April – May 2014

April – May 2014

Club Events
It has been great to see many new faces at our club meetings over the last few months. The meeting room gets more and more crowded!! Great!!!
Last meeting we elected two new members Deanne Reiser and Rod Meisel…
Welcome Deanne and Rod!!

Last meeting we also selected the 2015 Nationals judges with Sonya Sloan winning for Conformation, and Lisa Buroff for Sweeps. I hope you were able to cast your own ballot if you are a DPCA Member.
The club is also interested in holding a Fun Match this year. Fun matches are a great opportunity for our club to raise some funds but it definitely needs the support of all the members to make it run smoothly. Hopefully, more information on the match will follow after the next few meetings.

Educational Items

At the conclusion of the April Club meeting, Lori Steadman demonstrated how to apply the Holter Monitor on a dog.  Her model was Lily, owned by Barb Roth.  Lori also donated two vests that can be used.  Thank you to all who have given our club the opportunity to have this equipment that can help keep our dogs with us for as long as possible.

Interesting Tidbits 
Here is a bit of information from the Dog Whisperer!!
Myth No. 6: An excited dog is happy to see you.
“It’s very easy to come home to a dog that is jumping, running around, or spinning in circles, and interpret that as the dog being glad you’re home. But that’s not what’s really happening,” says Cesar Millan, dog behaviorist and star of the TV series Dog Whisperer.
It’s a sign that your dog has more energy than he can handle in that moment.
Millan’s advice: Ignore him when he’s overexcited, then reward him with attention when he calms down.
So when my dogs do laps around the coffee table when we come home they aren’t just glad to see us??? Sucks…….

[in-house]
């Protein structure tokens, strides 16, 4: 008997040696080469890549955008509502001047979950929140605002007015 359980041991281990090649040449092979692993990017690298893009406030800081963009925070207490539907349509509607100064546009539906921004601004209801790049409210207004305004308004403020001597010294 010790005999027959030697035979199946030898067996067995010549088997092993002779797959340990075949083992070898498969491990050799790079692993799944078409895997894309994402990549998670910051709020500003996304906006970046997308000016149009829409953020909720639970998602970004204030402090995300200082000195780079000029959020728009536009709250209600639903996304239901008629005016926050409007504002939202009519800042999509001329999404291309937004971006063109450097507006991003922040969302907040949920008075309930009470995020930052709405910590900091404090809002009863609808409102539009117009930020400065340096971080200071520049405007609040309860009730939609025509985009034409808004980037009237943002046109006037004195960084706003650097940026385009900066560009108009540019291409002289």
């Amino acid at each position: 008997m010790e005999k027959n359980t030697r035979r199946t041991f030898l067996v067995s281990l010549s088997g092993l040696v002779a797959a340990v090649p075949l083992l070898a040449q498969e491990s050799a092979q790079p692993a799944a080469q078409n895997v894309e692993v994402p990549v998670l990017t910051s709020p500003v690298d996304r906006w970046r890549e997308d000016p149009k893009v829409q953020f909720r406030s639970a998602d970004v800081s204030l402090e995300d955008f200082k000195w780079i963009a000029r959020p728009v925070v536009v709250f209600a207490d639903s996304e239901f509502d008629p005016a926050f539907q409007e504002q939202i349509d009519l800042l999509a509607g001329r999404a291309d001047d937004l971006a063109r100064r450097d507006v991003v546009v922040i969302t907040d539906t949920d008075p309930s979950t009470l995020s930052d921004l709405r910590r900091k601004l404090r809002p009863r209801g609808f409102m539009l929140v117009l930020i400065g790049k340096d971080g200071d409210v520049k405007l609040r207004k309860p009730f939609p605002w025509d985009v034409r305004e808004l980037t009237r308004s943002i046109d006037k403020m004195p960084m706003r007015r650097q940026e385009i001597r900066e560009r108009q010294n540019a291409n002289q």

This is an interesting article for those who breed:
Brucellosis: An Overview
Brucellosis is a bacterial infection which affects the reproductive organs of both male and female dogs. The disease is spread by body fluids, with the main route of transmission being by sexual means. In addition to sexual means the disease can be transmitted by ingesting contaminated fluids such as vaginal discharge or urine. Airborne transmission is very rare but has been reported. The disease spreads quickly among dogs that are kept in closely confined areas especially during breeding times and when abortions occur.
Prevention of Brucellosis
There is no vaccine to prevent brucellosis, but there are steps you can take to help prevent your dog from contracting the disease. Always keep your dog away from known carriers of the disease. Before breeding a brucellosis test should be performed on both the dog and the bitch; by doing so you will know if your dog is infected and will stop them from being infected by others. Routine disinfecting of areas is also advised.
Symptoms of Brucellosis
The classic sign of brucellosis is abortion during the third trimester of pregnancy. Other signs include stillbirths, conception failures and litter reabsorption. Signs that can be seen in the male are inflammation of the epididymis, the prostate gland, and of the sheath covering the testis. In both the male and female inflammation of the lymph nodes may be seen. Many dogs will not show signs of this disease at all.
Diagnosing Brucellosis